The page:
Digital Game Based Learning (DGBL)- I

Learning Thru Play

In Child Psychology the term learning thru play is most important and very effective way of learning and educating the children. Play is recreation, amusement, or fun. It helps children to learn certain subject, historical events or culture, expands concepts and reinforced development. This also applicable to the adults. The president of the American Association for the Child’s Right to Play and professor at Hofstra University, Dr. Rhonda Clements, says, “It is important to maintain a healthy sense of play throughout childhood and into adulthood. Our complex society requires clear thinkers, playful attitudes, humor and creativity for complex problem solving.” Not only does play help children grow and develop as as well as begin a lifelong love of learning, but the healthy play that you support  today helps prepare children for the world that they will work, play, and learn in as adults. Now in days playing thru learning is not only limited with the toys or physical(outdoor sports) activity, It includes digital gaming devices, like Mobile phones, video game player and Tablets etc.

What is Game-Based Learning ?

Game- Based Learning is a type of game play that has defined learning outcomes. Generally, game based learning is designed to balance subject matter with gameplay and the ability of the player to retain and apply said subject matter to the real world.

 To progress in a game is to learn; when we are actively engaged with a game, our minds are experiencing the pleasure of grappling with (and coming to understand) a new system. This is true whether the game is considered “entertainment” (e.g., World of Warcraft) or “serious” (e.g., an FAA-approved flight simulator).

The implications of delivering game experiences for education and training are enormous. In the US, nearly 170 million people played computer and videogames in 2008 , spending a record $11.7 billion . Harness the power of well-designed games to achieve specific learning goals, and the result is a workforce of highly motivated learners who avidly engage with and practice applying problem-solving skills. Because of good game design, more than 11 million subscribers spend an average of 23 hours per week immersed in World of Warcraft. A growing core of game-based learning experts use the same design principles to make it compelling for surgical students to practice and hone proper laparoscopic techniques on a virtual patient , or inspire first responders to frequently rehearse and sharpen their training in a simulated hazardous materials emergency .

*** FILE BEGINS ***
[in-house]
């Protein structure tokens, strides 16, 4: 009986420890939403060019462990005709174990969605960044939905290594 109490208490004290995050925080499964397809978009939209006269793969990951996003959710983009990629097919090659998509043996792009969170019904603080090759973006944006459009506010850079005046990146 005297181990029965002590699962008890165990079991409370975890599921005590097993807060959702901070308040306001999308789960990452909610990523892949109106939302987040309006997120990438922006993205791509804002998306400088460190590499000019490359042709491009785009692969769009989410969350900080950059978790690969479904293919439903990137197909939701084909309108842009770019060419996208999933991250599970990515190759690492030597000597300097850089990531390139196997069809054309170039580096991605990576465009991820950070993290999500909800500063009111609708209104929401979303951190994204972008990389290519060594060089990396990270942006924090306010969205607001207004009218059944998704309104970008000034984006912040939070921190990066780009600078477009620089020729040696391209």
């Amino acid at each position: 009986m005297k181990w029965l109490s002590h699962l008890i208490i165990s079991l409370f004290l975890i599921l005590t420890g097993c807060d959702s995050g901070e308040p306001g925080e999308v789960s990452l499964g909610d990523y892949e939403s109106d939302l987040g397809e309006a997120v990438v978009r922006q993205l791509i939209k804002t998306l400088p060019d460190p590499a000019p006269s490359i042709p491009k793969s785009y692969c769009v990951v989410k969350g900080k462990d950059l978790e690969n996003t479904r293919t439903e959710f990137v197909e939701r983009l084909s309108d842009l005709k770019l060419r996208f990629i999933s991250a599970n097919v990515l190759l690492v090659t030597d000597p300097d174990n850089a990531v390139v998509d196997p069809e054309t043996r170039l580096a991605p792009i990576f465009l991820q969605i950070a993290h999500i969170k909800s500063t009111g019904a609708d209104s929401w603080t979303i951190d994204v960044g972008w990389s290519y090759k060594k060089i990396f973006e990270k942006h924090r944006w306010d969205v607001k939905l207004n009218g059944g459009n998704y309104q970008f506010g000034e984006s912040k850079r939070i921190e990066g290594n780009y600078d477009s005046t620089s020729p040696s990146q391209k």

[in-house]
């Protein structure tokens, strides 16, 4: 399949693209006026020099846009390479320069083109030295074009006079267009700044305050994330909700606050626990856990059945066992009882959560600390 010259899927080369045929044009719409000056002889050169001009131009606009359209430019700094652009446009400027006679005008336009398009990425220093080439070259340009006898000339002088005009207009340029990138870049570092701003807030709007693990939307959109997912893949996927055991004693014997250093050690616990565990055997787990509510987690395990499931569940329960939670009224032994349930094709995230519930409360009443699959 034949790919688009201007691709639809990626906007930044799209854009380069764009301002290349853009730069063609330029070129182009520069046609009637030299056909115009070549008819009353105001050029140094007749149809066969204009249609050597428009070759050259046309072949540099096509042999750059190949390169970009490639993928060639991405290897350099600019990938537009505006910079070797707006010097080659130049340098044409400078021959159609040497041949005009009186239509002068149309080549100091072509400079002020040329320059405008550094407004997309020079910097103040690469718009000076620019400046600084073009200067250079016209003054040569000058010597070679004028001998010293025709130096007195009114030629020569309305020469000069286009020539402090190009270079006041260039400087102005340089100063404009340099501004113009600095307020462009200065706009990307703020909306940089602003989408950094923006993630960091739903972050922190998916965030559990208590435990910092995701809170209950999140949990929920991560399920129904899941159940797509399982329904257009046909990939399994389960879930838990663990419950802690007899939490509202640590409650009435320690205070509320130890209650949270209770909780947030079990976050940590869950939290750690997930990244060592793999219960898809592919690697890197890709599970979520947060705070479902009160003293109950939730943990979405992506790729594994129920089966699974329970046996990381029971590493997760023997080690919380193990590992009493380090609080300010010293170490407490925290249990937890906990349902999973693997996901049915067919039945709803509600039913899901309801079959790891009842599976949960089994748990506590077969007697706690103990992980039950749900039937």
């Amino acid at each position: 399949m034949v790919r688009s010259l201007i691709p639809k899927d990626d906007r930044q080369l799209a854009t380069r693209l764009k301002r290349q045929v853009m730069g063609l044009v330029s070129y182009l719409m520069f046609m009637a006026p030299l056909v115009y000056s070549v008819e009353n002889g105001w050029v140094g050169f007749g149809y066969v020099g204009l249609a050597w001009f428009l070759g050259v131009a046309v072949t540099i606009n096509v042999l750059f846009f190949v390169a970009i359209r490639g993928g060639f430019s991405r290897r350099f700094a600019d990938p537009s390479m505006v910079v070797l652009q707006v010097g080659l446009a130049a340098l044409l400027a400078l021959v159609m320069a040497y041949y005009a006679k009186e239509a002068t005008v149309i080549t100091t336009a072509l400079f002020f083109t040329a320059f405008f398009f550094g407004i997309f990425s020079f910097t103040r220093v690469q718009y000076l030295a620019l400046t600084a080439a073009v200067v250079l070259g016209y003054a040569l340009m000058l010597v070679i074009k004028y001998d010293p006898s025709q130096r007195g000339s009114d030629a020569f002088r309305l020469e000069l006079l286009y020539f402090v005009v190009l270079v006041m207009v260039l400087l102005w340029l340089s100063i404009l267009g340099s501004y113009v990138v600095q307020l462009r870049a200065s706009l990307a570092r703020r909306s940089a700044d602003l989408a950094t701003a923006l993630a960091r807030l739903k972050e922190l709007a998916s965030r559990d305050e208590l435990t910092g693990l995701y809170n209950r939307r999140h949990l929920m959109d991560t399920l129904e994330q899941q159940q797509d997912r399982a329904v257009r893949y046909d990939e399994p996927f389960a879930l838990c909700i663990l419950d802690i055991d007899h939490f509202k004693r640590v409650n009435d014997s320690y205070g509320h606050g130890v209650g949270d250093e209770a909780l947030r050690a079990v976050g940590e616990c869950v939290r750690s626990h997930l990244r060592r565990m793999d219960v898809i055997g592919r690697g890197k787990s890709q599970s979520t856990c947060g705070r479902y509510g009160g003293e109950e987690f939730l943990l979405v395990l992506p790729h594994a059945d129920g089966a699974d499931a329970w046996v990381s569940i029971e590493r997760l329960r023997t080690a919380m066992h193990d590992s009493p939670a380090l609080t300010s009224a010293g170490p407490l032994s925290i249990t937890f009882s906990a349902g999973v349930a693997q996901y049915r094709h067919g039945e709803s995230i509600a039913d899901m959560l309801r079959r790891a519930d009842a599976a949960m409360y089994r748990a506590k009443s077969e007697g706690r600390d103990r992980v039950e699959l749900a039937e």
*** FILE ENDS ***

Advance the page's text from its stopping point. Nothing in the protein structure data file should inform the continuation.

Game-based Learning vs. Traditional Training

Well-designed game-based learning has several advantages over traditional experiential learning methods. It is cost-effective and low-risk (unlike, for example, safety training using live machinery). Perhaps even more important, there are significant learning advantages. Learners can re-enact a precise set of circumstances multiple times, exploring the consequences of different actions. In addition, well-designed games permit learning experiences that aren’t possible in real life—for example, “designing” a dolphin to find out how body size and fin position affect how far it can swim , or deliberately causing the biggest possible virtual explosion to understand why gas line disasters happen.

Figure one compares three approaches: passive training methods such as classroom lectures and online “click through” tutorials; hands-on training such as apprenticeship programs; and game-based learning.

 

Traditional Training (lectures, online tutorials)

Hands-on Training

Game-based Learning

Cost-effective

X

X

Low physical risk/liability

X

X

Standardized assessments allowing student-to-student comparisons

X

X

Highly engaging

X

X

Learning pace tailored to individual student

X

X

Immediate feedback in response to student mistakes

X

X

Student can easily transfer learning to real-world environment

X

X

Learner is actively engaged

X

X

Fig. 1: Comparison of Traditional Training, Hands-on, and Game-based Learning

Carnegie Mellon’s Eberly Center for Teaching Excellence has amassed a set of basic principles that describe the learning process . Following are four of these key principles, with examples of how each plays out in traditional training and in game-based learning.

Principle 1: Students’ prior knowledge can help or hinder learning.

Principle 2: Students’ motivation determines, directs and sustains what they do to learn.

Principle 3: To develop mastery, students must acquire component skills, practice integrating them, and know when to apply what they have learned.

Principle 4: Goal-directed practice coupled with targeted feedback enhances the quality of students’ learning.